Ethnographies from the Future: What can ethnographers learn from science fiction and speculative design?

Interesting series on fiction and science, especially social science.

Ethnography Matters

Editor’s Note: Laura Forlano (@laura4lano) is a tenure-track Assistant Professor of Design at the Institute of Design at Illinois Institute of Technology and she was a Visiting Scholar in the Comparative Media Studies program at Massachusetts Institute of Technology in 2012-2013. Her research is on emergent forms of organizing and urbanism enabled by mobile, wireless and ubiquitous computing technologies with an emphasis on the socio-technical practices and spaces of innovation. In her contribution, Laura describes the lessons ethnographers can learn from Science-Fiction and a sub-domain of design referred to as “speculative design”.

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In the recent science fiction film Elysium, by South-African-Canadian director Neill Blomkamp and Matt Damon, the world has descended into a dystopia in which the poor, non-white population must live in squalor on Earth working for a factory that makes robots while the wealthy have moved to a man-made country club in the sky. A recent

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About Nicholas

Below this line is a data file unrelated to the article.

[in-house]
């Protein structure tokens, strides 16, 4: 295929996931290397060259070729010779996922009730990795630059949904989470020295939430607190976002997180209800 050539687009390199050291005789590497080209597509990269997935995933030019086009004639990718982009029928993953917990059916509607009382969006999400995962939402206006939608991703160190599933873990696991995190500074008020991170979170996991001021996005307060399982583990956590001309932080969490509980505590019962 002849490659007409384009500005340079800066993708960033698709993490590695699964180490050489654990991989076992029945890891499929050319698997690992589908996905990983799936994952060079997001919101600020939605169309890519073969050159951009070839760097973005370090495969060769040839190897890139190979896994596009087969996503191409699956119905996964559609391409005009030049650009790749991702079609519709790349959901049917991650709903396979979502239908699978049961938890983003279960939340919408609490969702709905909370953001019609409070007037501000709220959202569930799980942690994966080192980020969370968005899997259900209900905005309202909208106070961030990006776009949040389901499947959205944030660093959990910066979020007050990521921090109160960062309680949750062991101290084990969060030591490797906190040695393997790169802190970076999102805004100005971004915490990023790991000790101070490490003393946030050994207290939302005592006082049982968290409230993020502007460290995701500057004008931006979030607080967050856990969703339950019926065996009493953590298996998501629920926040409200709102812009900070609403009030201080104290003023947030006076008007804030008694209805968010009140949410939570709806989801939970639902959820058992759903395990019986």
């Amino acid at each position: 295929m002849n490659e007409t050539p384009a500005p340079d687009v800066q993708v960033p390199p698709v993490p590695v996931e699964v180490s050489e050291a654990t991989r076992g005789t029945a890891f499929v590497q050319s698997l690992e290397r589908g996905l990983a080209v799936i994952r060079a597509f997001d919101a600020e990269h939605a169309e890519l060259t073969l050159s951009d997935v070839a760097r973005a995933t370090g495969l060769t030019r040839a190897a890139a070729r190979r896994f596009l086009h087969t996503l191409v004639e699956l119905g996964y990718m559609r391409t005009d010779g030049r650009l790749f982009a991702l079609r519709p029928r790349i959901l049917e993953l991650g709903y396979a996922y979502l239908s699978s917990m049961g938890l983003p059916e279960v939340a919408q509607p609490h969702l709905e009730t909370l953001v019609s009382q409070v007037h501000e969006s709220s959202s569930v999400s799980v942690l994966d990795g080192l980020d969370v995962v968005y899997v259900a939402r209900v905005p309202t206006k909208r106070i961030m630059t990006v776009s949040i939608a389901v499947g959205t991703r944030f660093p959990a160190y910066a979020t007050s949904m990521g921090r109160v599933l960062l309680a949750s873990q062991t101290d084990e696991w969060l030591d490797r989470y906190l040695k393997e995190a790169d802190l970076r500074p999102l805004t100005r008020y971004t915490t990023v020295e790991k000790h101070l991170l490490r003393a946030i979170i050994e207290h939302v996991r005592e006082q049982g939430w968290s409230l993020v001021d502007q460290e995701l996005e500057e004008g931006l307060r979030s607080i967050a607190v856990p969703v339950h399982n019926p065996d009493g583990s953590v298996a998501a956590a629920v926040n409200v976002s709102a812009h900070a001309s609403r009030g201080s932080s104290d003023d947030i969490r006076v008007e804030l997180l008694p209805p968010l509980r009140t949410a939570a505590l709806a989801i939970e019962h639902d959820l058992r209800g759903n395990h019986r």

Associate Professor of Sociology, Environmental Studies, and Science and Technology Studies at Penn State, Nicholas mainly writes about understanding the scientific study of states and, thus, it is namely about state theory. Given his training in sociology and STS, he takes a decidedly STS-oriented approach to state theory and issues of governance.

4 thoughts on “Ethnographies from the Future: What can ethnographers learn from science fiction and speculative design?

  1. EM is a great blog. The format is quite cool in that they operate like micro-journal doing short but high-quality pieces and each month is like a special issue. If you’ve not checked it out, do: http://ethnographymatters.net/ Jan and I are going to join that discussion soon talking about a forthcoming piece we’re publishing in Qualitative Sociology about making an actor-network account of actor-network account-making reflexively … should be fun.

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